Alic , "she was viewed by her contemporaries as a phenomenon, not as a serious student in need of teaching and guidance."
All abstract knowledge, all knowledge which is dry, it is cautioned, must be abandoned to the laborious and solid mind of man. For this reason, women will never learn geometry.
Then Carl Friedrich Gauss published his masterpiece Disquisitiones Arithmeticae in 1801. Germain was so taken with his theories of cyclotomy and arithmetical forms that in 1804 she sent him a copy of her own calculations, again employing the pen name M. le Blanc. The pair began a lively correspondence. Germain was particularly anxious to learn of Gauss' reaction to Adrien Marie Legendre's Essai sur le Théorie des Nombres. When Napoleon's forces invaded Prussia and besieged Breslau, near Gauss' home, Germain apparently feared that Gauss might suffer a fate similar to that of Archimedes. She interceded on his behalf with General Pernety, a family friend. But Gauss denied knowledge of anyone named Sophie Germain when the general sent a messenger to enquire after Gauss' safety. The misunderstanding was cleared up when Germain admitted that she was not M. le Blanc. Replied Gauss:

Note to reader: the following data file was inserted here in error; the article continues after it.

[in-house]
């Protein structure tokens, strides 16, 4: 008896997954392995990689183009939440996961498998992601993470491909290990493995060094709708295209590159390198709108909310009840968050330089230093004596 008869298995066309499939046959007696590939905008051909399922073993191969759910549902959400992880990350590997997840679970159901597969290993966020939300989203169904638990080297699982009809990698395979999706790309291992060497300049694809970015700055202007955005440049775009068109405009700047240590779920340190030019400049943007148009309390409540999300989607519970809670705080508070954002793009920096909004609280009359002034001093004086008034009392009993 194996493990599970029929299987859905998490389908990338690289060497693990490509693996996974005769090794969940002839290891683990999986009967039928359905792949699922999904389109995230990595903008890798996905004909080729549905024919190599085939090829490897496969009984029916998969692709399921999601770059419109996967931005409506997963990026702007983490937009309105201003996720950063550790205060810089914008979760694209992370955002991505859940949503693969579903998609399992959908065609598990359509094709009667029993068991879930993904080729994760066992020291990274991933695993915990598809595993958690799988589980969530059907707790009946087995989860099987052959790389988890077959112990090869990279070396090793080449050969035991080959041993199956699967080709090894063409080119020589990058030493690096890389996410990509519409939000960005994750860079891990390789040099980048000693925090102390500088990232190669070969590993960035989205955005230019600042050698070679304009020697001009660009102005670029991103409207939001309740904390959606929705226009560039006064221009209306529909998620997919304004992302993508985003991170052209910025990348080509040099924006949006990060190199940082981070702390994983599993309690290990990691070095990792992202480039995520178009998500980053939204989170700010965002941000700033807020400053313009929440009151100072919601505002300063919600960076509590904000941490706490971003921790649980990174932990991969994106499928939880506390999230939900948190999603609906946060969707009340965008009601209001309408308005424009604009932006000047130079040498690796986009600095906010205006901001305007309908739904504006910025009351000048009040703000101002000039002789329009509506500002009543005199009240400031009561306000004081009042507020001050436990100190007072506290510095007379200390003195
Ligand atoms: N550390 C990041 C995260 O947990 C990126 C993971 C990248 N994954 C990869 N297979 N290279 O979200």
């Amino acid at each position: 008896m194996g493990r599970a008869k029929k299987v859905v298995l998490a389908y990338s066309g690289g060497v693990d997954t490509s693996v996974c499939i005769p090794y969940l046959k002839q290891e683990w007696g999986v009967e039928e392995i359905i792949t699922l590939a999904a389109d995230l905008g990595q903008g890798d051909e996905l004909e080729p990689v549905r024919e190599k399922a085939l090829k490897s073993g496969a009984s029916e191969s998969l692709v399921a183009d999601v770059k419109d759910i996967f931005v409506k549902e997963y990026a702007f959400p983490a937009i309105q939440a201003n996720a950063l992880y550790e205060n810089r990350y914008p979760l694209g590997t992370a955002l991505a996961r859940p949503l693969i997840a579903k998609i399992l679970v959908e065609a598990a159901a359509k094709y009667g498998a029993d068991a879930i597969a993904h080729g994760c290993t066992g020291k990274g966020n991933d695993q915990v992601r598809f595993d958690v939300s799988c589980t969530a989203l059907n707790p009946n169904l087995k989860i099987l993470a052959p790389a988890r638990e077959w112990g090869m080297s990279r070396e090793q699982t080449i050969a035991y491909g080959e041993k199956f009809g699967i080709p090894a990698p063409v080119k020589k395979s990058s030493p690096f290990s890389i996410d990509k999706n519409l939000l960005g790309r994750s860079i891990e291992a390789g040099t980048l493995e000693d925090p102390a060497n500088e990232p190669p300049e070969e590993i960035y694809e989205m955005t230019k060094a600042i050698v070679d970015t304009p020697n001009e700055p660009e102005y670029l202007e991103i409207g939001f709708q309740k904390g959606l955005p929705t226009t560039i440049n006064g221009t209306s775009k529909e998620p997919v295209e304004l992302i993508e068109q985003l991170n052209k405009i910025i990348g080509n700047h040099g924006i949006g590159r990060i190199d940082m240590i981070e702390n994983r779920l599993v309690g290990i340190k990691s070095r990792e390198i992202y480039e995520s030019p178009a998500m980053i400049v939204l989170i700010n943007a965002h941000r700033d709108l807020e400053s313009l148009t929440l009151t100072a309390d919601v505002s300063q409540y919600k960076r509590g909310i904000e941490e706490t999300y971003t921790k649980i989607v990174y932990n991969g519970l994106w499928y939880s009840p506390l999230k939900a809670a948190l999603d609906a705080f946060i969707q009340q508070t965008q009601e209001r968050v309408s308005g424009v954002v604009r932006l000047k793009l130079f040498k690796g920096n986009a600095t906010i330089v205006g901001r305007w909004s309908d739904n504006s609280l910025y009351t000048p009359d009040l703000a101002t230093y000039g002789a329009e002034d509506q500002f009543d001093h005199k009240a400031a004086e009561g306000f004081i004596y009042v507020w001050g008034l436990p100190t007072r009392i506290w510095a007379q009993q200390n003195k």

The tastes for the abstract sciences in general and above all, for the mysteries of numbers, is very rare: this is not surprising, since the charms of this sublime science in all their beauty reveal themselves only to those who have the courage to fathom them. But when a woman, because of her sex, our customs and prejudices, encounters infinitely more obstacles than men in familiarizing herself with their knotty problems, yet overcomes these fetters and penetrates that which is most hidden, she doubtless has the most noble courage, extraordinary talent, and superior genius.
Gauss' admiration was not reserved for Sophie's ears alone. He also sang her praises to his colleagues, as a letter written to H.W.M. Oblers on July 21, 1807, demonstrates:
Lagrange is warmly interested in astronomy and the higher arithmetic; the two test-theorems (for which the prime 2 is a cubic or a biquadratic residue), which I also communicated to him some time ago, he considers "among the most difficult to prove." But Sophie Germain has sent me the proofs of these; I have not yet been able to go through them, but I believe they are good; at least she has attacked the matter from the right side, only somewhat more diffusely than would be necessary.